I’m Walking Back…

This was a rather busy week for Duran fans despite the downtime.  Yesterday, I discussed the two upcoming releases in the Careless Memories coffee table book and the 2014 official calendar.  Beyond those announcements, there was also a big anniversary this past week, the 30th anniversary of the release of Seven and the Ragged Tiger.  Like many Duranies out there, this album was a big deal in my world.  I don’t remember when I actually got it but I do know that this was the time that I moved from being simply a FAN to being a DURANIE.  Because of the significance of this album to my life, I was super excited to hear the band’s podcast discussing the making of the album, which you can hear here.  I admit that I have listened to it more than once and enjoyed it just as much the second time as the first.  Perhaps, I even enjoyed it more.  Certain things jumped out at me both times that I feel it necessary to comment on.  (Hey, I’m a blogger.  That’s what I do.  I comment.)

Locations:
As Duranies up on their Duran history know, this album took a long time to make as opposed to the first album or Rio.  Part of this could have been due to the fact that they worked on it in three separate locations, all being out of the UK.  The reason for this, according to Nick here, was to escape London as it was “a little too crazy”.  I can only imagine as 1983 was at a very high point in Duran mania.  The guys discussed how they started in the south of France for about 3-4 weeks.  According to this, it wasn’t super productive there as they had to wait for parts to come and they spent a lot of time doing other things.  What did they do?  It seems they spent time going out, playing tennis (Simon), watching a big screen TV, and playing the game of Risk.  Now, I can’t be the only one who is completely entertained by the idea of them sitting around playing a game like Risk, can I?  I would love to play a game like that with any of them, even though, I lack military strategy.  I would rock on domestic, political strategy, though.  It sounds like Andy would have been the toughest as apparently he used some tough tactics that their managers got frustrated with.  Oh, they also ate a lot as they had a chef there.  From there, they moved on to Montserrat in the Caribbean.  There, they also had to deal with a chef.  This one apparently carried around a big meat cleaver!  That sounds like quite a scene!  Speaking of scenes, there was also some crab racing going on!  Clearly, they all had too much time on their hands!  I so wish that I was bored enough to think of crab racing!!!  Lastly, of course, after doing a couple of shows back in the UK (Prince’s Trust and Aston Villa), they moved on to Australia, which sounded pretty crazy, too.  After all, they knew about 60 fans by name by the end of their time there.  They did finish, though.  Perhaps, it is because there was no chef there!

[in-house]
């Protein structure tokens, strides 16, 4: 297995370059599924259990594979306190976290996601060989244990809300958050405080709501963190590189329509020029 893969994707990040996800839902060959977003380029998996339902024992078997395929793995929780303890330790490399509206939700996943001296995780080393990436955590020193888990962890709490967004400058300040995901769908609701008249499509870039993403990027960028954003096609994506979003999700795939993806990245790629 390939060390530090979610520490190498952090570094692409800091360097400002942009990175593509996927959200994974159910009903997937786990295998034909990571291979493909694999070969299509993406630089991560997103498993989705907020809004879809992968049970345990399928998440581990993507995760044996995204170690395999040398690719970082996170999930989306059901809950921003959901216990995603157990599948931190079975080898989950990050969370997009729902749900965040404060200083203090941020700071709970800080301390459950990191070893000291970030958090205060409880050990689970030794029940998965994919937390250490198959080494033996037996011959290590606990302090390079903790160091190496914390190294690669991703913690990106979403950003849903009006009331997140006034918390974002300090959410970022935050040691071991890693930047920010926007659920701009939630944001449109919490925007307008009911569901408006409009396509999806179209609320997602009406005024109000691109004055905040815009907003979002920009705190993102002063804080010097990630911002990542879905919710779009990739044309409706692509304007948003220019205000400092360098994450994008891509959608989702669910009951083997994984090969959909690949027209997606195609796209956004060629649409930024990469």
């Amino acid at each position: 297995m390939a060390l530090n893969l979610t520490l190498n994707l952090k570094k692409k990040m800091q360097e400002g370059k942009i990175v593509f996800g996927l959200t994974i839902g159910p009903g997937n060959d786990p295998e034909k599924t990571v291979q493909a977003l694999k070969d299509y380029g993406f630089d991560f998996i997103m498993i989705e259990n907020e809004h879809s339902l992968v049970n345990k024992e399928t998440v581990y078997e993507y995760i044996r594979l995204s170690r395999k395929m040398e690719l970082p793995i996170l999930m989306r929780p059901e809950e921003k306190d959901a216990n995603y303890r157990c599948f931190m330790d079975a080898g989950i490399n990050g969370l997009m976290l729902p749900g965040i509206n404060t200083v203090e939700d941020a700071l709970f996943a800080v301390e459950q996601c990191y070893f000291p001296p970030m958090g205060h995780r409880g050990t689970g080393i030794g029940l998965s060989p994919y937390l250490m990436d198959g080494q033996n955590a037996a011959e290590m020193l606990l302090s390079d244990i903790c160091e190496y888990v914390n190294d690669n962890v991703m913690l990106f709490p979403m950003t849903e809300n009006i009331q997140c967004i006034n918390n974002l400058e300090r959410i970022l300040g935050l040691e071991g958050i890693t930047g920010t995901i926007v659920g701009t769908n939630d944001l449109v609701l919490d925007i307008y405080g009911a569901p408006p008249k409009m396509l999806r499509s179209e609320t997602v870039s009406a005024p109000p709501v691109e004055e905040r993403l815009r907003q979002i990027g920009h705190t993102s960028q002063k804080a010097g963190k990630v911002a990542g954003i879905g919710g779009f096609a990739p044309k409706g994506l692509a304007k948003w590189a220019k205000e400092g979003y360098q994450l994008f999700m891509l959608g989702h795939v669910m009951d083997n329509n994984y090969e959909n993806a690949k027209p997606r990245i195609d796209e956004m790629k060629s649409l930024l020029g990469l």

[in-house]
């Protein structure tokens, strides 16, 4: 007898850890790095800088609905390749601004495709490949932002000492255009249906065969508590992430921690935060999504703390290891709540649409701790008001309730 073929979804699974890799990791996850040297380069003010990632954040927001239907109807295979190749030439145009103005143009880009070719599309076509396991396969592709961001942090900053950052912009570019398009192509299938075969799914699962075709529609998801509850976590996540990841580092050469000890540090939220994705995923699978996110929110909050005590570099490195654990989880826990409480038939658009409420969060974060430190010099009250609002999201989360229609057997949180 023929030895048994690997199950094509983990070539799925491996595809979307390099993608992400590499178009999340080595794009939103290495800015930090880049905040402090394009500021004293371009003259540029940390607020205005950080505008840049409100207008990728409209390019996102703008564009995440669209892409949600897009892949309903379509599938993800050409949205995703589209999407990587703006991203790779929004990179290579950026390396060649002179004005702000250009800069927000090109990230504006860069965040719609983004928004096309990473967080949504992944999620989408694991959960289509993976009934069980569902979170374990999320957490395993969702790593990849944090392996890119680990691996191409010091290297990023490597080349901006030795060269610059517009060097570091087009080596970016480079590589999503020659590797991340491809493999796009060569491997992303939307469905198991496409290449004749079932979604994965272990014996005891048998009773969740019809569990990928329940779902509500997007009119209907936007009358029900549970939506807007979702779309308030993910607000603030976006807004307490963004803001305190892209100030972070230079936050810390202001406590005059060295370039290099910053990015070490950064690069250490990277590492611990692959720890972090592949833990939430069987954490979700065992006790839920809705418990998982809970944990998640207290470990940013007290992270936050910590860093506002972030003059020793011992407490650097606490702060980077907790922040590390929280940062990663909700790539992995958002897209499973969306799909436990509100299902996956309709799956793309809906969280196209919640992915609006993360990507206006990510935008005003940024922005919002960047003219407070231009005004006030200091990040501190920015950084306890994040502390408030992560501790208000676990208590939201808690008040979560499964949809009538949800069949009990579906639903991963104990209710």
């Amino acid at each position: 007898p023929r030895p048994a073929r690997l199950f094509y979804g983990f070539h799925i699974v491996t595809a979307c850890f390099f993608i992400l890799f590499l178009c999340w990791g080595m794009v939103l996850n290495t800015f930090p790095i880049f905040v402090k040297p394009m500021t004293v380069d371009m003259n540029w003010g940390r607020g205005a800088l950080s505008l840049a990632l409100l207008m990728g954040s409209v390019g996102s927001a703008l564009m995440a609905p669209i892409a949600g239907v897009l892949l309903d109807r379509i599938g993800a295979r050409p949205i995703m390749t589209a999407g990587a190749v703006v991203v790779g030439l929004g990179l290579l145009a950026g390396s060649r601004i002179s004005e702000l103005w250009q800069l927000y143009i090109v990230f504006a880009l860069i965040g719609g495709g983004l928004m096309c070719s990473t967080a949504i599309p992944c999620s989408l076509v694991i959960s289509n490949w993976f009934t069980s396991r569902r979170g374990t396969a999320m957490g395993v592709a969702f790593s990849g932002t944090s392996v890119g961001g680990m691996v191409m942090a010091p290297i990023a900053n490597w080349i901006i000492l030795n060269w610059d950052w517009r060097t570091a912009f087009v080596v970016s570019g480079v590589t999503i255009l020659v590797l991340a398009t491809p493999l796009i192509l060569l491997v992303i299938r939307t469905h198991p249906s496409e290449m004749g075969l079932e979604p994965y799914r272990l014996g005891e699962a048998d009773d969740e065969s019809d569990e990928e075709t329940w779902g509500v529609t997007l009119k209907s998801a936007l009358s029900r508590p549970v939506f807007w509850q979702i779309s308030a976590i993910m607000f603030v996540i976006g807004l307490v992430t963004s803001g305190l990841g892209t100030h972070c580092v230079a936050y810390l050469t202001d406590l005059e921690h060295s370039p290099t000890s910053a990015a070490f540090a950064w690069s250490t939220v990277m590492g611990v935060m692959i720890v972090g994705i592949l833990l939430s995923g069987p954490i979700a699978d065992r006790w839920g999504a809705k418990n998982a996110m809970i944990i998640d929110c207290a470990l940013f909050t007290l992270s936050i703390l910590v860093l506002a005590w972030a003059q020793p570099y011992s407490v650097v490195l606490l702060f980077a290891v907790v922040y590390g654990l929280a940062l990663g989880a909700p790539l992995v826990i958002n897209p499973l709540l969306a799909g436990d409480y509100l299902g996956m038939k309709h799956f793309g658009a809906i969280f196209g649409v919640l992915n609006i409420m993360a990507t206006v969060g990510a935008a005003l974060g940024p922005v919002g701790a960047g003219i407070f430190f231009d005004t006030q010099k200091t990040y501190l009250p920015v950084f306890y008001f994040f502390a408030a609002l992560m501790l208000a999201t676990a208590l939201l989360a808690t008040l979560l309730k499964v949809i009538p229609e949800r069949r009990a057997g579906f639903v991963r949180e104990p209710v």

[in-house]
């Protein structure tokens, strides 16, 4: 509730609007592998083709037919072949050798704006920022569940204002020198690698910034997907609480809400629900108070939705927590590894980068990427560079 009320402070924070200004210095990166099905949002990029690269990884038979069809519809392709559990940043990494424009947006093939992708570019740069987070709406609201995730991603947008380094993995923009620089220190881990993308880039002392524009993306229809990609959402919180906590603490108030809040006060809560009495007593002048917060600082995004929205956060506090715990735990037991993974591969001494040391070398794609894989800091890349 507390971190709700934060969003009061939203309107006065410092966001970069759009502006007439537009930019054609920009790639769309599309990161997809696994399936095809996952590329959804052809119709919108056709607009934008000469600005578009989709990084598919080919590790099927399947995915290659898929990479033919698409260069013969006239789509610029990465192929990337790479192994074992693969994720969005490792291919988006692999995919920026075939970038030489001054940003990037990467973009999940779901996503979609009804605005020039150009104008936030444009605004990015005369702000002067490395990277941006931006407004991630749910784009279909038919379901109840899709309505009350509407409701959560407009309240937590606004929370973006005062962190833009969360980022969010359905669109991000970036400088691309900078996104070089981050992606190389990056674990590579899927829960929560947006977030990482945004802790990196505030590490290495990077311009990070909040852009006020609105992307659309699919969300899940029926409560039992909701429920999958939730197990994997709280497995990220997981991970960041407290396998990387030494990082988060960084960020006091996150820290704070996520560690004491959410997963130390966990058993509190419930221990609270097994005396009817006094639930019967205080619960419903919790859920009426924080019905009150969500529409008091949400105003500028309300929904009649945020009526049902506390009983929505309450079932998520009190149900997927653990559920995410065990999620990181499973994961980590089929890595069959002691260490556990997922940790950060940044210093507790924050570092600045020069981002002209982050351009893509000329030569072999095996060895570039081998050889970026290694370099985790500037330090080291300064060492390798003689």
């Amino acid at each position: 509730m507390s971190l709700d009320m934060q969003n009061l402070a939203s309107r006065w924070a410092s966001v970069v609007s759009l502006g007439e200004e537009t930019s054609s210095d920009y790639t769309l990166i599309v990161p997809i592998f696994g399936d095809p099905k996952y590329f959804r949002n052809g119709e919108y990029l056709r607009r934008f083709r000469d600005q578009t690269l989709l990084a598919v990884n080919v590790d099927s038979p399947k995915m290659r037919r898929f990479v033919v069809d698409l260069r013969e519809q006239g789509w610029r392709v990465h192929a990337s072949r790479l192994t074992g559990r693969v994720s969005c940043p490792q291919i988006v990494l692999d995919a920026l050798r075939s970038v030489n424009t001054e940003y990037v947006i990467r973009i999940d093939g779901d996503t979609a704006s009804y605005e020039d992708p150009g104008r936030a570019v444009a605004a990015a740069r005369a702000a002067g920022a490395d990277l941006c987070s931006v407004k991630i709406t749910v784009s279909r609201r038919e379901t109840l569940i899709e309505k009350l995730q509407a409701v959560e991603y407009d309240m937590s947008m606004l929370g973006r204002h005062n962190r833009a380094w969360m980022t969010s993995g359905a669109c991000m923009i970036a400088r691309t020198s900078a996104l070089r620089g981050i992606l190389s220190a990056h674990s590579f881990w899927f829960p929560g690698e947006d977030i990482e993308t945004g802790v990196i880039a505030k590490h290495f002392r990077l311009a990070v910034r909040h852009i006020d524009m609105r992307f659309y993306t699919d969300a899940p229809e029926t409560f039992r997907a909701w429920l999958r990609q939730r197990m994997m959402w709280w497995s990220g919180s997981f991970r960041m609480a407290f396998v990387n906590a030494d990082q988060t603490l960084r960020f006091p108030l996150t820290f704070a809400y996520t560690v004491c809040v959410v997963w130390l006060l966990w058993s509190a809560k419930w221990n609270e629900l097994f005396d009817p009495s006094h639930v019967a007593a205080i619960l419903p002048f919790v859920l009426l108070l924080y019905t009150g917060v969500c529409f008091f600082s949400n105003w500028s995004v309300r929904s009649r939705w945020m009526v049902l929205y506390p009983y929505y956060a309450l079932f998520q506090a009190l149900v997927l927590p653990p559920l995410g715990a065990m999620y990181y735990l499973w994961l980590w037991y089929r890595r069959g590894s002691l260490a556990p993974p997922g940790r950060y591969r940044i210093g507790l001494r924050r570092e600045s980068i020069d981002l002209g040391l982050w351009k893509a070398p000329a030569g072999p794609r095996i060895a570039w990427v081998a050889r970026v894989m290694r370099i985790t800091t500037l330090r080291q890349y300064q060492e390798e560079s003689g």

Australia and Deadlines:
I’m glad that they talked about why they went to Australia, especially since they talked about how London was crazy and mentioned how Australia was, too, at least when it came to the fans.  Apparently, they had a tour booked to start there so they figured they could go, finish the album, rehearse for the tour, and be ready to go.  That sounds logical.  I found it really interesting that they mentioned how they had a deadline to finish the album and how as John put it, “Those were the days of deadlines.”  Clearly, this is very different from now…the days without deadlines.  Simon did say that the deadlines were what made them finish the album.  While I get the desire to have all the time in the world to finish a project and that I am well aware that art can’t be rushed, I also know that deadlines can be a good thing.  I know that the blog will always get done.  Why?  There is a deadline.  Likewise, when we were working on Durandemonium, it was a higher priority because there was a deadline.  Speaking of deadlines, Union of the Snake was the first single.  Why was it chosen?  Simple.  It was the song that was most finished.  Here, we are thinking that there was always some grand plan with single choices.  Apparently, that wasn’t always true.  The day before it was to come out, they were asked about a b-side.  They didn’t have one.  Simon and Nick stayed up all night doing Secret Oktober.  Again, this leads me to wonder about that pressure to get something done.  After all, many of us, most of us LOVE that song.  It is not only one of their best b-sides but one of their best ever!  Perhaps, Duran should think about that.